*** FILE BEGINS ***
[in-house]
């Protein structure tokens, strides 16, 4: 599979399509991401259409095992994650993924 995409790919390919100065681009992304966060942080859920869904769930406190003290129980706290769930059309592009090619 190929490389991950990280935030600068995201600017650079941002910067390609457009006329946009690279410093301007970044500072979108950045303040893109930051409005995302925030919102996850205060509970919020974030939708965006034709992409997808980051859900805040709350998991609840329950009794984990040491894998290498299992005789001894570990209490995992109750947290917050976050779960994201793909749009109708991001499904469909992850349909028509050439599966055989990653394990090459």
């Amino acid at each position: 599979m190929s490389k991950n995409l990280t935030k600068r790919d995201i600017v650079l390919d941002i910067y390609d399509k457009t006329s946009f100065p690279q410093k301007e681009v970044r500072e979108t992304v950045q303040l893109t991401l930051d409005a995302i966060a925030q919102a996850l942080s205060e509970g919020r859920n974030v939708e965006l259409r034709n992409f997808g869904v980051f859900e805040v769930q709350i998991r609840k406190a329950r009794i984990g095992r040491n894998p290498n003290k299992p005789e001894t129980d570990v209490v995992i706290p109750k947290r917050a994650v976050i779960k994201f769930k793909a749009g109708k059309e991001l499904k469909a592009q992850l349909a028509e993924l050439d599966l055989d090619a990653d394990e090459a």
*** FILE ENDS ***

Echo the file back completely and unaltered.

[in-house]
């Protein structure tokens, strides 16, 4: 599979399509991401259409095992994650993924 995409790919390919100065681009992304966060942080859920869904769930406190003290129980706290769930059309592009090619 190929490389991950990280935030600068995201600017650079941002910067390609457009006329946009690279410093301007970044500072979108950045303040893109930051409005995302925030919102996850205060509970919020974030939708965006034709992409997808980051859900805040709350998991609840329950009794984990040491894998290498299992005789001894570990209490995992109750947290917050976050779960994201793909749009109708991001499904469909992850349909028509050439599966055989990653394990090459």
């Amino acid at each position: 599979m190929s490389k991950n995409l990280t935030k600068r790919d995201i600017v650079l390919d941002i910067y390609d399509k457009t006329s946009f100065p690279q410093k301007e681009v970044r500072e979108t992304v950045q303040l893109t991401l930051d409005a995302i966060a925030q919102a996850l942080s205060e509970g919020r859920n974030v939708e965006l259409r034709n992409f997808g869904v980051f859900e805040v769930q709350i998991r609840k406190a329950r009794i984990g095992r040491n894998p290498n003290k299992p005789e001894t129980d570990v209490v995992i706290p109750k947290r917050a994650v976050i779960k994201f769930k793909a749009g109708k059309e991001l499904k469909a592009q992850l349909a028509e993924l050439d599966l055989d090619a990653d394990e090459a």